That’s the first thing you read on the website from which Audacity can be downloaded. It’s also a simple, fast and free way to manipulate audio files for music practice.  I have often mentioned Audacity at the session–I’m finally getting around to explaining how to use it. This is going out especially to my session posse! Holla back!

A few things I do with Audacity:

  • Import and edit recordings I have made of our session tunes.
  • Export the session tunes as MP3s to make them easy to up-and download.
  • Speed up and slow down recorded music files–without changing the pitch.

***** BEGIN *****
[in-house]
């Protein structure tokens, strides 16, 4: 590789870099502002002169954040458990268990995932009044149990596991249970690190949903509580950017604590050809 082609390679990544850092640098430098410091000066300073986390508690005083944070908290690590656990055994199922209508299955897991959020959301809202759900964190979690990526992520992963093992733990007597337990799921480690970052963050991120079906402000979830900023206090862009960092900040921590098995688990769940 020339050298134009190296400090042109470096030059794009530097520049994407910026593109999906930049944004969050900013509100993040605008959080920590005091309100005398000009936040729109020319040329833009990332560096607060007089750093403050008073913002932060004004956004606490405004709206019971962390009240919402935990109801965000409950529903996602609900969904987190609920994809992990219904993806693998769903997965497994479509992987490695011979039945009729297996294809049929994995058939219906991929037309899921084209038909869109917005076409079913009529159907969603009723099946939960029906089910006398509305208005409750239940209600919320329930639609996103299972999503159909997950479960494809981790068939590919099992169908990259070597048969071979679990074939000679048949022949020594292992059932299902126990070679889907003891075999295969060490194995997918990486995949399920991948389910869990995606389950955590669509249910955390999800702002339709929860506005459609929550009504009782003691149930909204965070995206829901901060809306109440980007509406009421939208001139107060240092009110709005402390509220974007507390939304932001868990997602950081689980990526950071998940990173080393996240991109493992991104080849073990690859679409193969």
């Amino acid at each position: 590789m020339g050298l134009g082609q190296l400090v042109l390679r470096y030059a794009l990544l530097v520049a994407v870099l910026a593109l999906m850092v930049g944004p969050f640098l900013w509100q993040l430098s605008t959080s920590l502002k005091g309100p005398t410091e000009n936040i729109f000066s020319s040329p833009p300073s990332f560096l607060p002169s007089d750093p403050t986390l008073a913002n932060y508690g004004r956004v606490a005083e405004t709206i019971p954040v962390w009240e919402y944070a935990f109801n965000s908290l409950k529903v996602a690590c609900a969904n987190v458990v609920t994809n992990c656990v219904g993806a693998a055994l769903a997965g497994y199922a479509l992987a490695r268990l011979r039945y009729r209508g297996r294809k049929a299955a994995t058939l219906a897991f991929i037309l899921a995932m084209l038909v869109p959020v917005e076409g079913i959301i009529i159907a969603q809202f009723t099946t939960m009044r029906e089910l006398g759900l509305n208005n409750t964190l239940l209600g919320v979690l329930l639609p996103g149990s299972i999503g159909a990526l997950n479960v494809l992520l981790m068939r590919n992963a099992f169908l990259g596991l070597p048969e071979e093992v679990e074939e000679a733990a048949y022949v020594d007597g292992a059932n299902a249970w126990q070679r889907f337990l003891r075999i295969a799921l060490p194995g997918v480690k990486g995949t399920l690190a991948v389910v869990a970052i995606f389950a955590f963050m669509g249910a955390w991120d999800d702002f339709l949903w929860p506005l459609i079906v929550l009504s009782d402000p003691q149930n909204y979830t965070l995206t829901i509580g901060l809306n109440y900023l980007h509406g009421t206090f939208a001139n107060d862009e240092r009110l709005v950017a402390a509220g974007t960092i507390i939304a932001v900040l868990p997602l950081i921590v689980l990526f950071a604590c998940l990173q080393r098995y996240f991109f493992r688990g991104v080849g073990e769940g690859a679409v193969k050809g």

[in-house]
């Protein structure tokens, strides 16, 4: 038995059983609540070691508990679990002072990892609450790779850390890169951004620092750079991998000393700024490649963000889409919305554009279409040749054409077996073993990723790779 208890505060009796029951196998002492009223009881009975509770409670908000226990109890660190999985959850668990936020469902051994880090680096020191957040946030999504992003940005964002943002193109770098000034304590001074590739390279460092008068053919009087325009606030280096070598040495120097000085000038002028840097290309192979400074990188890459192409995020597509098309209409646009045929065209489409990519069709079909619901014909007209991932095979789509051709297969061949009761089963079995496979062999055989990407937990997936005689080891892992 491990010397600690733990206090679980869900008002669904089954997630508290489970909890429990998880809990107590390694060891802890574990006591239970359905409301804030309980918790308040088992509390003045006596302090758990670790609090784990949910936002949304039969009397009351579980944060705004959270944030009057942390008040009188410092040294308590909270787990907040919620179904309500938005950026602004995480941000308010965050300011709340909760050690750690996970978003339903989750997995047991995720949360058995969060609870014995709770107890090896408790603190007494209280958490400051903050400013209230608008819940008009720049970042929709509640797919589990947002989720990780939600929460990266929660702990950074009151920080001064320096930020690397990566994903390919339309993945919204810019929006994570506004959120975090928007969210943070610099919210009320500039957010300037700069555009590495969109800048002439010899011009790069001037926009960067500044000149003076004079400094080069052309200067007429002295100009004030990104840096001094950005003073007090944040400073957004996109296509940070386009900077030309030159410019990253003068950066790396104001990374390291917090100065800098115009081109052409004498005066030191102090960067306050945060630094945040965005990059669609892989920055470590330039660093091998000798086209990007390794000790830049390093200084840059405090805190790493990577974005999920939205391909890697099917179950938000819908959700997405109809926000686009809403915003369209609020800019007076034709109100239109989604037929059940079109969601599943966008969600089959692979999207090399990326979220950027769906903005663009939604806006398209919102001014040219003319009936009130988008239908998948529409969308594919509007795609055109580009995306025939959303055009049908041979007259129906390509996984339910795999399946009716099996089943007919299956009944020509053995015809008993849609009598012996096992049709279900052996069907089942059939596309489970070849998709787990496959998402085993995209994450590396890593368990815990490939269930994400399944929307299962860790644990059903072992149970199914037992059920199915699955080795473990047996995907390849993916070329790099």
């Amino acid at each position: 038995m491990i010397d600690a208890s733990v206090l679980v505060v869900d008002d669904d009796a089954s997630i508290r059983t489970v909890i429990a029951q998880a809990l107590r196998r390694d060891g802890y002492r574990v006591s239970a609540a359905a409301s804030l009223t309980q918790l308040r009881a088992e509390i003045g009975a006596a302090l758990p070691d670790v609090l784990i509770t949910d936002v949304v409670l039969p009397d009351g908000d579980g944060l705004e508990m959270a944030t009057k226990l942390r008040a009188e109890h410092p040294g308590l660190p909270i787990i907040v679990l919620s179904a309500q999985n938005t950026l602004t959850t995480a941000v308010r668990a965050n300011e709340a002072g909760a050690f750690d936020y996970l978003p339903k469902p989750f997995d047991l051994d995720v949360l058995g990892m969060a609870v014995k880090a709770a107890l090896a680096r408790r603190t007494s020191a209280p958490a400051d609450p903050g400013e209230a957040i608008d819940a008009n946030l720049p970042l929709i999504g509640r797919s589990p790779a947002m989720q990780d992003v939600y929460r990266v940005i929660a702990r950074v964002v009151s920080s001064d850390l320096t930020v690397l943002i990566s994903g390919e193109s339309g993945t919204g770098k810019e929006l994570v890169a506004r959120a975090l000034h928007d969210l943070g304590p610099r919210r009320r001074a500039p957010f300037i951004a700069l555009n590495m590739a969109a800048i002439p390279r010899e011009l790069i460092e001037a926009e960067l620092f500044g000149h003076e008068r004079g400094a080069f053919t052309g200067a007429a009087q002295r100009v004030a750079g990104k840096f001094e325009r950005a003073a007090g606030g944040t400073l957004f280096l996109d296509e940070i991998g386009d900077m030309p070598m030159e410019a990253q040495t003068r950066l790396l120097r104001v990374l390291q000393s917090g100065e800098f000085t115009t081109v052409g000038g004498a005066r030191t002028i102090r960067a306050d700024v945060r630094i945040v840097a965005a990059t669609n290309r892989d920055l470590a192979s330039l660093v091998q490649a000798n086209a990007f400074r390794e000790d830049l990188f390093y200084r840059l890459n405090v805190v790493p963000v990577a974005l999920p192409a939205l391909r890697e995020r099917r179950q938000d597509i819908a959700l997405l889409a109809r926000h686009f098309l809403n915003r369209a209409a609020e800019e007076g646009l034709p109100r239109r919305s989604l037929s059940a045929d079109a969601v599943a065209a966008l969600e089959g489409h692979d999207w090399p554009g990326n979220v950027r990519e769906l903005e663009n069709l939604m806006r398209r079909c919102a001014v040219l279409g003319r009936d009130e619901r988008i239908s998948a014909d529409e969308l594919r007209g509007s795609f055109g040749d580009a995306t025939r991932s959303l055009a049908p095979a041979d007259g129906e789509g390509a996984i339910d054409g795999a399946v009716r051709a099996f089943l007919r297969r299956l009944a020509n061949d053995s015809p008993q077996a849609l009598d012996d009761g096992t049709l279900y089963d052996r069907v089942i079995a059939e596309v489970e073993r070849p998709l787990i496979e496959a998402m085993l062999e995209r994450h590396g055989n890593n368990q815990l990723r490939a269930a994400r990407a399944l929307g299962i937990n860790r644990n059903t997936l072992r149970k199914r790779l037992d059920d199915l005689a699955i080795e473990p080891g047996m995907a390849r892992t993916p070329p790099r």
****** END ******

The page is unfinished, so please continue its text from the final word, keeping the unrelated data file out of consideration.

• Change the pitch of a recorded audio file (transpose to another key).
  • Select a section of recorded audio and play it as a loop.
  • Select, copy and paste a section of recorded audio to create a new file.

What I’ll do today is explain how I do a couple of the most common things I do–selecting audio, slowing it down, and playing it looped (so that it starts over automatically). There are much more extensive step-by-step tutorials on the Audacity website HERE.

Once you have downloaded Audacity and have the program open, you can go to the file menu at the top and select import>audio. Or you can drag and drop the file directly onto the open Audacity window.

Your file will a appear as a “wave form”–a sort of landscape looking thing, like this:

looks like trees reflected in a lake, right?

Typical audio waveform